*The Fleurie appellation is located in the heart of the Beaujolais Crus and overlooks the Saône valley, the AOC Fleurie is backed by a chain of ridges. It culminates between 225 and 475 meters above sea level and flourishes on 840 hectares of vines. The soils are mainly made up of more or less deep and decomposed pink granites which give Fleurie wines a finesse and an elegant structure.
Check out: Fleurie & Fleurie Maps
*As per InterBeaujolais…
For about 10 years now, the ‘Cru Fleurie’ – ie the local association of winegrower/makers – have been involved in collective action and studies with the aim to ‘encourage winegrowers to further improve the quality of their wines and highlight their terroirs in order to reclaim their wine history!‘
During this period, resources were allocated to both cartographic and geological studies – you have a link to the resulting maps here – this work carried out by the Rhône Chamber of Agriculture in collaboration with the Sigales pedological study office with the aid of InterBeaujolais. The result, with the (above) linked maps, certainly makes it possible to more fully appreciate the diversity of the soils in Beaujolais – granite is not always granite! Further research has included historical price positioning plus a survey on the cultural practices and know-how of the winegrowers.
On Tuesday, March 28 2023, a general meeting was held for the Fleurie Cru and the Beaujolais vineyards. The winegrowers of the Fleurie Cru voted for an update to their specifications plus a list of climats that should be presented with all the collected historical information to the INAO for a Premiers Crus classification. *’Out of more than 70 voters (representing 60% of the surface area of the AOC), more than 85% of the winegrowers voted for the following:‘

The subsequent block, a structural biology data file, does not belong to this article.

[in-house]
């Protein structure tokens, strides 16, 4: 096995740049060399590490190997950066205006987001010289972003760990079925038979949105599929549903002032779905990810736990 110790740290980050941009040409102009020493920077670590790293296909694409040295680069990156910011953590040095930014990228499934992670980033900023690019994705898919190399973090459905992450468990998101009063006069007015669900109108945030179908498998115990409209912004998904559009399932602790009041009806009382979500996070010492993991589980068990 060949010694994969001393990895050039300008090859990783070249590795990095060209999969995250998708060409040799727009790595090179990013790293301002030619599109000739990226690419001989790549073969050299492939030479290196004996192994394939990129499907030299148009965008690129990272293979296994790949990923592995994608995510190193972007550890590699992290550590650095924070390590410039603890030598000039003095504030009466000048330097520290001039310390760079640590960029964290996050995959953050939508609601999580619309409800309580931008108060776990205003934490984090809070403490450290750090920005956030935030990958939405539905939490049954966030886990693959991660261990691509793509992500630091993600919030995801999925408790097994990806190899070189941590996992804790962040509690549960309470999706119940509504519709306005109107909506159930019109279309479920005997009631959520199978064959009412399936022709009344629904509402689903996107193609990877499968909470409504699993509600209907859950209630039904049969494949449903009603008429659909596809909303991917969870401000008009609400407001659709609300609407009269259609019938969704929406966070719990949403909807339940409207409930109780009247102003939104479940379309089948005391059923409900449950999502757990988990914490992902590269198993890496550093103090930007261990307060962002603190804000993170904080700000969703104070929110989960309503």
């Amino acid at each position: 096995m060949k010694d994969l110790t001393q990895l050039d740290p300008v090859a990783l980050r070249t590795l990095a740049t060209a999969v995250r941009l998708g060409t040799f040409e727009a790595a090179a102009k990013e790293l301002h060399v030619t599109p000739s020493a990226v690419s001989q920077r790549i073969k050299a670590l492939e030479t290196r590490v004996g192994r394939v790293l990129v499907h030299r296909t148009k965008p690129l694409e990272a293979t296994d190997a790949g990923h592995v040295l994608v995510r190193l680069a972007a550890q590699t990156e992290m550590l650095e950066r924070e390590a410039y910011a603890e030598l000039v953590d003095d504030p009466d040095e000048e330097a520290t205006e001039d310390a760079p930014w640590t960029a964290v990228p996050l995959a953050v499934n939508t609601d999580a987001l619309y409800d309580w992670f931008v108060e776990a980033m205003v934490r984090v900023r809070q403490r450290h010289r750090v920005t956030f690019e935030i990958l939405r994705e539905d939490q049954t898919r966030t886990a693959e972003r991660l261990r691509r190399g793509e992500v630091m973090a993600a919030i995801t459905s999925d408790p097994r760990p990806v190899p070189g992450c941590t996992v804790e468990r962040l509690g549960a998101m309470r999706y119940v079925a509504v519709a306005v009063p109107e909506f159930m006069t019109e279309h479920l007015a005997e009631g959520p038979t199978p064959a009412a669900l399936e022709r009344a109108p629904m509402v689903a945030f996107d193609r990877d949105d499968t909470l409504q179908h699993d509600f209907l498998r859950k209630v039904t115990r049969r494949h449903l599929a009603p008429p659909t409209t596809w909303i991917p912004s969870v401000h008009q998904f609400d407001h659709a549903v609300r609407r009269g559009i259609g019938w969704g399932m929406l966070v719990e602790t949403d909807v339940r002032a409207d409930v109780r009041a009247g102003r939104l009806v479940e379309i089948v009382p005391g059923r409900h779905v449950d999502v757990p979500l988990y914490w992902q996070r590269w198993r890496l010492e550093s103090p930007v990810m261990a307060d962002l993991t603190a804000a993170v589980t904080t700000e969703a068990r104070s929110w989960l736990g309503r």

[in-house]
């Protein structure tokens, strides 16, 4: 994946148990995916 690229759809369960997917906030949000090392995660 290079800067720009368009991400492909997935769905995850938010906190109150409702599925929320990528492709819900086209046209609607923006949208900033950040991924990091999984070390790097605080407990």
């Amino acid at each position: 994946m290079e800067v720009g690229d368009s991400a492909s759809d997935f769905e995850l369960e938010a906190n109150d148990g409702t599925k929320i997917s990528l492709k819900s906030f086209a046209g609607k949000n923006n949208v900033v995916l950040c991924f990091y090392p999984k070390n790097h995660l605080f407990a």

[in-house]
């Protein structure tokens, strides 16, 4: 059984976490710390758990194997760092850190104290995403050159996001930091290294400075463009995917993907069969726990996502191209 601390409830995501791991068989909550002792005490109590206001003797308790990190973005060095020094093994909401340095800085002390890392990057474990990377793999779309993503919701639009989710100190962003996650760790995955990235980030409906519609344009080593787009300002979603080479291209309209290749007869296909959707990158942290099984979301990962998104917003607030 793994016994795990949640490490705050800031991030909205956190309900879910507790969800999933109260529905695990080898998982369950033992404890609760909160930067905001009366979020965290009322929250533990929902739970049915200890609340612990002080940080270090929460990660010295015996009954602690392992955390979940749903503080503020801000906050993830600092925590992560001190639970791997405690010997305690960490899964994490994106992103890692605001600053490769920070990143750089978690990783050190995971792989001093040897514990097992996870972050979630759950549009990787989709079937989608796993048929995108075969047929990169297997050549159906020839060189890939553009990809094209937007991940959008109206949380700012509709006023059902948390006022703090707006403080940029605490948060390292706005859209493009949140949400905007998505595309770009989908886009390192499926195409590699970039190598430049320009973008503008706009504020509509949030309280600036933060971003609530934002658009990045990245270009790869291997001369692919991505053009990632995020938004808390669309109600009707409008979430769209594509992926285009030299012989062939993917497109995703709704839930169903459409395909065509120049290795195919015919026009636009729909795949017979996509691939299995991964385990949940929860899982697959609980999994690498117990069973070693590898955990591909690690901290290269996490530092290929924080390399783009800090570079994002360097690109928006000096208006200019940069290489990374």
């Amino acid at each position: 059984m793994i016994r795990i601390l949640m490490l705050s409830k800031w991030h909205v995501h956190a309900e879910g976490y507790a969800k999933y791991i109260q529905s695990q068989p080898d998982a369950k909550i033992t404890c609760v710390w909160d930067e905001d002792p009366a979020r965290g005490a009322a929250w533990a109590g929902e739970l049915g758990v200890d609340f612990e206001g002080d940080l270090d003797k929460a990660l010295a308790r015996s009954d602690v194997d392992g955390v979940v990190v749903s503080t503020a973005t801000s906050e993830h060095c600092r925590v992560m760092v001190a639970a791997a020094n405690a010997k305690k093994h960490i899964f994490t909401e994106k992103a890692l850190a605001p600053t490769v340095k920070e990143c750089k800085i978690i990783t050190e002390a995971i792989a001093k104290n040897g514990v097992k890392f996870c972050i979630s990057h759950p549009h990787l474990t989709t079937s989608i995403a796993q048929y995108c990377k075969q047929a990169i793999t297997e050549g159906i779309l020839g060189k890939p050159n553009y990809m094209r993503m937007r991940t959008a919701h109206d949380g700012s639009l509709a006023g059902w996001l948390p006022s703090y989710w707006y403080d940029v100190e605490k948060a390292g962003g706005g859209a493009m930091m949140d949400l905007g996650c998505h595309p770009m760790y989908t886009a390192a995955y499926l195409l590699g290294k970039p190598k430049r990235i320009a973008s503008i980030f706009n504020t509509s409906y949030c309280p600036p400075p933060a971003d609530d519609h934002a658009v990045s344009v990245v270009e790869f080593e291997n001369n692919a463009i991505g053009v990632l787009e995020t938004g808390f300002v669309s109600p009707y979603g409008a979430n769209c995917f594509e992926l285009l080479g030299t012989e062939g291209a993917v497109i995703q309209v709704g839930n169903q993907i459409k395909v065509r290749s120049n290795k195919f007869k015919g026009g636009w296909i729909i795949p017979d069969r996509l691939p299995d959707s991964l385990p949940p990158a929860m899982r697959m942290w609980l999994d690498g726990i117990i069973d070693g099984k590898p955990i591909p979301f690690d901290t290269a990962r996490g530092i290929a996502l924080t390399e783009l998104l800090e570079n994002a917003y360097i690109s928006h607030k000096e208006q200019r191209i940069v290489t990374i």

The updated specifications include the following commitments:
– A yield of 52 hl/ha vs 56 hl for the Fleurie without mention of 1er Cru
– Marketing of their wines on September 1st following the harvest vs the current February 1st
– A first harvest after the 5th leaf – it is allowed in the 3rd vintage even for grand crus in the Côte d’Or!
– A minimum degree of 11.5° vs the current 10.5°
– Chemical weeding is prohibited for vines planted at greater than 120cm spacing
The 48 climats of the cru were classified according to the following objective criteria:
– The use of the locality in harvest claims
– The claimed area vs planted area of the locality
– Valuation of vintages
– Tasting notes
– Contemporary literature
– Historical literature
– The cartography
The winegrowers of the Fleurie Cru wish to propose for Premier Cru classification the 7 climats having obtained the best scores in their voting, i.e.:
– Les Moriers
– Les Garants
– La Madone
– La Roilette
– Grille Midi
– La Chapelle des Bois
These 7 localities currently represent 27% of the appellation.
The dossier containing these infos will be presented to the INAO. This is typically a very long process before (or if!) any changes come to fruition – 10-20 years! – with much horse-trading and even the likelihood that the INAO (in exchange) will wish to declassify some parcels from the AOC of Fleurie.
My personal position is that the crus of Beaujolais are effectively (already) the equivalent of premier crus because of the pre-existence of Beaujolais-Villages eg Beaujolais-Lantignie (and many others) and an obvious step up in quality. I would be happier if the energy of the growers was focused on making the very best wine possible as opposed to tinkering with the rules and classification of their climats – yet! – Yet, it is also entirely possible that the improvement in quality that they are searching for and the investment in the best production facilities that can underpin that may only be widely achievable if the can earn a few more euros per bottle and need the influence of a 1er cru label to achieve that. You might say something of a chicken and egg situation…
Click on ‘Read More…’ below to see the notes for 40+ Fleurie wines in the order that they were (blind) tasted this Springtime: